And also it actually goes into a couple of those that are currently sitting in Parliament as well, about sixty percent of annual goal parks perk they've lost because of the decision that was placed earlier in the year and they're saying hey, we don't like that, we're going to challenge it and we want you to pay.
Now that, if that's not an example of snouts in the trough if I've never seen one.
MALE COMPERE: Are you meant to fund your own super technically Steve as in it depends what you earn and a percentage of your wage goes towards super?
MILLS: Well under the Federal Parliamentarians, when they entered politics their argument is they were entitled to such benefits because that's what was included and they say it's wrong that a law was actually passed that clawed back some of those benefits. I think the average person in the street would say those benefits were too generous to begin with.
COMPERE: That's right, it's probably wrong that they were put there in the first place.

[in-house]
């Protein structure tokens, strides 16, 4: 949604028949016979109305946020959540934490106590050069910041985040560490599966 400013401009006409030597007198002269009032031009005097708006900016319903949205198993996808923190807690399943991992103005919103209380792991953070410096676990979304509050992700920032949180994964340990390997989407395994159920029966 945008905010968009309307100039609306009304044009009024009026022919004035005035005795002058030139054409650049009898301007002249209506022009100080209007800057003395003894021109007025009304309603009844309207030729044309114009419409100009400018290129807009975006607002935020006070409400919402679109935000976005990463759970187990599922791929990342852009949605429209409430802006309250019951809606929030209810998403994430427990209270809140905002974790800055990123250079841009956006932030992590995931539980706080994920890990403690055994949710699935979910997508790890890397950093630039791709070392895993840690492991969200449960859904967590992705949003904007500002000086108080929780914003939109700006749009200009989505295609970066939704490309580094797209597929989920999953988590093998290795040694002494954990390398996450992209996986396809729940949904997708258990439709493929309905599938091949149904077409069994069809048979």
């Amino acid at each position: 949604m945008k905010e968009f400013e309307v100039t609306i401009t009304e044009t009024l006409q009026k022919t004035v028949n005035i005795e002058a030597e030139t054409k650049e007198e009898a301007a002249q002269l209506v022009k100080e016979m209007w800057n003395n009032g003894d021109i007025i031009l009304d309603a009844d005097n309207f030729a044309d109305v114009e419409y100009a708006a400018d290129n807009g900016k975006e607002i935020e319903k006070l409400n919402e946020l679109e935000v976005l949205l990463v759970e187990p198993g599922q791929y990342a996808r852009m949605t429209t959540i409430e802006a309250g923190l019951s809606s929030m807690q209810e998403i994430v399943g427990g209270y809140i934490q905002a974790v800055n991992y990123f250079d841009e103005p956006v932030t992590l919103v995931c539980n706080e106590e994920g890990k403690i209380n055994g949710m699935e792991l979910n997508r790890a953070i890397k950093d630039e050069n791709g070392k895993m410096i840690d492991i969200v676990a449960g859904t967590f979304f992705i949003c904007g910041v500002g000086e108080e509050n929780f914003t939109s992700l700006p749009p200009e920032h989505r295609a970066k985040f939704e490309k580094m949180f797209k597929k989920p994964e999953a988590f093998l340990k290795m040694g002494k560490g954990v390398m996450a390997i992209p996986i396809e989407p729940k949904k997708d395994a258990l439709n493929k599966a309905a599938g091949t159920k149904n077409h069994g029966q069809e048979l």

MILLS: Anyway, what we might do is try and track down Gary Gray because he's the guy that actually brought these in and whether he believes that we can actually fund this particular challenge by this group of people, the AFMPA. Gary's joining us now. Good morning to you Gary.
GARY GRAY: G'day Steve.
MILLS: Now I find this quite remarkable that they have the hide to one, ask for the money from the Federal Parliament to challenge this in the High Court.
GRAY: Well they'd asked for taxpayers money in order to get themselves a pension increase that Steve, could measure as much as sixty or seventy thousand dollars as an increase in their pension. It's simply outrageous.
MILLS: Now you were the one that led the charge to say look, the average person in the street thinks the perks we're getting as politicians are far too excessive and you brought these changes in conjunction with the Parliament. Do you think it'll stand the test in the High Court because they're going to use the term that it's against the Constitution? They're describing it like a Castle type battle.
GRAY: That's true. What they're saying is that the terms and conditions of their service in Parliament meant that they were entitled to fifty per cent of a parliamentarian's salary, or a multiple equivalent of that for the rest of their lives and what we said was we'll remove all of these perks from parliamentarians' salary packages.
We'll increase the basic pay, but we won't allow it to flow through to pensions and that's really important Steve, that when politicians do increase their pay they prevent that base increase from flowing through to the perks of retired politicians and most importantly to ensure that it's properly funded.